Longevity is correlated with stress resistance. This makes abundant sense: Aging is (among other things) the decreasing ability to maintain cellular homeostasis over time. Cellular stress responses, broadly speaking, detect suboptimal conditions and activation of gene expression aimed at correcting the problem — a fairly reasonably definition of maintaining homeostasis. So it seems reasonable that more robust stress responses (or high basal expression of stress response target genes) would be associated with delayed aging and extended lifespan; indeed, this relationship has been used more than once to screen for long-lived mutants.
The heat shock proteins (HSPs), originally characterized (and therefore named) in the context of cellular responses to high-temperature stress, appear to play a critical role in regulation of lifespan, as illustrated by two examples from C. elegans: Expression levels of hsp-16.2, which vary stochastically even within clonal populations, are correlated with lifespan. Consistent with this, heat shock factor (HSF), the transcription factor that governs the heat shock response, is required for the lifespan extension caused by daf-2 mutations. (Mechanistically, HSF may serve this function by activating target genes that drive disaggregation and degradation of malfolded proteins.)
The heat shock response has now been connected to another major player in lifespan regulation: SIRT1, the most well-studied member of the sirtuin family. In mammals, HSF is subject to acetylation, which diminishes its ability to bind DNA and activate transcription – but this modification can be removed by the longevity assurance factor SIRT1, which is a protein deacetylase. From Westerheide et al. (see also the Perspectives piece in the same issue of Science):
Stress-Inducible Regulation of Heat Shock Factor 1 by the Deacetylase SIRT1
Heat shock factor 1 (HSF1) is essential for protecting cells from protein-damaging stress associated with misfolded proteins and regulates the insulin-signaling pathway and aging. Here, we show that human HSF1 is inducibly acetylated at a critical residue that negatively regulates DNA binding activity. Activation of the deacetylase and longevity factor SIRT1 prolonged HSF1 binding to the heat shock promoter Hsp70 by maintaining HSF1 in a deacetylated, DNA–binding competent state. Conversely, down-regulation of SIRT1 accelerated the attenuation of the heat shock response (HSR) and release of HSF1 from its cognate promoter elements. These results provide a mechanistic basis for the requirement of HSF1 in the regulation of life span and establish a role for SIRT1 in protein homeostasis and the HSR.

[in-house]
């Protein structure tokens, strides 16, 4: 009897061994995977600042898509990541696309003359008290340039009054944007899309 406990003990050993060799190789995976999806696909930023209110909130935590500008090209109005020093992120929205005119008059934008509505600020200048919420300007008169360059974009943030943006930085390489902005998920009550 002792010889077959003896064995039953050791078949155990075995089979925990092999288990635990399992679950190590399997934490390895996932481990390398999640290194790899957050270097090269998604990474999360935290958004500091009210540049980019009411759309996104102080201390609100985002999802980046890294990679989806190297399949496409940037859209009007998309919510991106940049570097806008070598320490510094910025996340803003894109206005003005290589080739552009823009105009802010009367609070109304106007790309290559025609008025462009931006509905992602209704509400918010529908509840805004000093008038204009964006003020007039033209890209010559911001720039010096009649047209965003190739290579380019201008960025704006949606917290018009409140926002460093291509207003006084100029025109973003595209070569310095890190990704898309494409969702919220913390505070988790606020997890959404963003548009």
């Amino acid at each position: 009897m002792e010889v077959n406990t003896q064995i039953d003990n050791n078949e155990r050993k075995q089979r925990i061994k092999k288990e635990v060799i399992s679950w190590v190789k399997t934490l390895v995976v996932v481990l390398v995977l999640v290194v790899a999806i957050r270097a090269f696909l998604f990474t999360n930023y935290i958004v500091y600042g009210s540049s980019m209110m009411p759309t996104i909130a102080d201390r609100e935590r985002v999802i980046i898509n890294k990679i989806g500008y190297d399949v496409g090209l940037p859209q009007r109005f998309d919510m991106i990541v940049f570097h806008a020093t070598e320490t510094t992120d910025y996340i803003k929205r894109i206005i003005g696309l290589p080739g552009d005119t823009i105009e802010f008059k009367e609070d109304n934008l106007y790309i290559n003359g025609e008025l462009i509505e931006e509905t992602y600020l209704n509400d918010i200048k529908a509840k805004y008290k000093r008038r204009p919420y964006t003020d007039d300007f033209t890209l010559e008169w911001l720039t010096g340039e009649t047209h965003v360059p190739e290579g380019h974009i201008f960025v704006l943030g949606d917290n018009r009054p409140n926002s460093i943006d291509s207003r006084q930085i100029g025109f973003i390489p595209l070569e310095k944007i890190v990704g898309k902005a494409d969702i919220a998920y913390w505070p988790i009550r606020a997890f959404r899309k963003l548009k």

The relationship between a master regulator of aging (SIRT1) and an effector pathway (HSF and its target genes) is another example of an emerging trend in the biogerontological literature: the unification of separate longevity control mechanisms. (By “unification”, I don’t mean that these separate mechanisms are shown to be literally equivalent; I simply mean that our increasing knowledge of the connections between genes and their functions has revealed that many phenomena previously thought to act independently are in fact coordinated by regulatory factors).
These findings may also give mechanistic insight into a curious observation from a couple of years ago: resveratrol, an activator of SIRT1, induces the heat shock response. (When we discussed that study, I lamented that the authors hadn’t determined whether SIRT1 was required for the effect — in light of this paper, it does seem that they missed a pretty big boat.) It now seems reasonable to explain those data as follows: resveratrol activates SIRT1, which deacetylates HSF, which in turn binds DNA more efficiently and increases transcription of heat shock response genes. A strong prediction of this model is that HSF should be necessary for any lifespan extension resulting from resveratrol treatment.